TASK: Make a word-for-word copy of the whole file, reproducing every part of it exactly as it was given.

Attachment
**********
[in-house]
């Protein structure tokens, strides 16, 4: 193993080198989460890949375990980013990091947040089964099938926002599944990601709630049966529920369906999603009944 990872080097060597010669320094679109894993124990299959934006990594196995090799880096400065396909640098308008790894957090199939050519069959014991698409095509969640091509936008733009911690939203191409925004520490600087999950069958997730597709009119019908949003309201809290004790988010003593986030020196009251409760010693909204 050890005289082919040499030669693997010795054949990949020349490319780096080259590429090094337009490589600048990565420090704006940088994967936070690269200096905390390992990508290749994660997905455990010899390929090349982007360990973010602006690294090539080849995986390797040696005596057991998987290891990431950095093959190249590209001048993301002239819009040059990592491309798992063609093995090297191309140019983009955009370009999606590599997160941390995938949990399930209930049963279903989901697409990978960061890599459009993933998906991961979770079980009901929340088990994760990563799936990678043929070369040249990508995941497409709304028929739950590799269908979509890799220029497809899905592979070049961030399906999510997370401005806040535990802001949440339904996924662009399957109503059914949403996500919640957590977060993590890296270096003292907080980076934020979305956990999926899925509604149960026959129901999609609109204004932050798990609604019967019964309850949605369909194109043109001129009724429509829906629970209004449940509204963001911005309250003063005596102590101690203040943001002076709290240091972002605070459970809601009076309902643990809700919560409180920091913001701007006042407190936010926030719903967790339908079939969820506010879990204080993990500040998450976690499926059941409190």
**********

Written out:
[in-house]
């Protein structure tokens, strides 16, 4: 193993080198989460890949375990980013990091947040089964099938926002599944990601709630049966529920369906999603009944 990872080097060597010669320094679109894993124990299959934006990594196995090799880096400065396909640098308008790894957090199939050519069959014991698409095509969640091509936008733009911690939203191409925004520490600087999950069958997730597709009119019908949003309201809290004790988010003593986030020196009251409760010693909204 050890005289082919040499030669693997010795054949990949020349490319780096080259590429090094337009490589600048990565420090704006940088994967936070690269200096905390390992990508290749994660997905455990010899390929090349982007360990973010602006690294090539080849995986390797040696005596057991998987290891990431950095093959190249590209001048993301002239819009040059990592491309798992063609093995090297191309140019983009955009370009999606590599997160941390995938949990399930209930049963279903989901697409990978960061890599459009993933998906991961979770079980009901929340088990994760990563799936990678043929070369040249990508995941497409709304028929739950590799269908979509890799220029497809899905592979070049961030399906999510997370401005806040535990802001949440339904996924662009399957109503059914949403996500919640957590977060993590890296270096003292907080980076934020979305956990999926899925509604149960026959129901999609609109204004932050798990609604019967019964309850949605369909194109043109001129009724429509829906629970209004449940509204963001911005309250003063005596102590101690203040943001002076709290240091972002605070459970809601009076309902643990809700919560409180920091913001701007006042407190936010926030719903967790339908079939969820506010879990204080993990500040998450976690499926059941409190």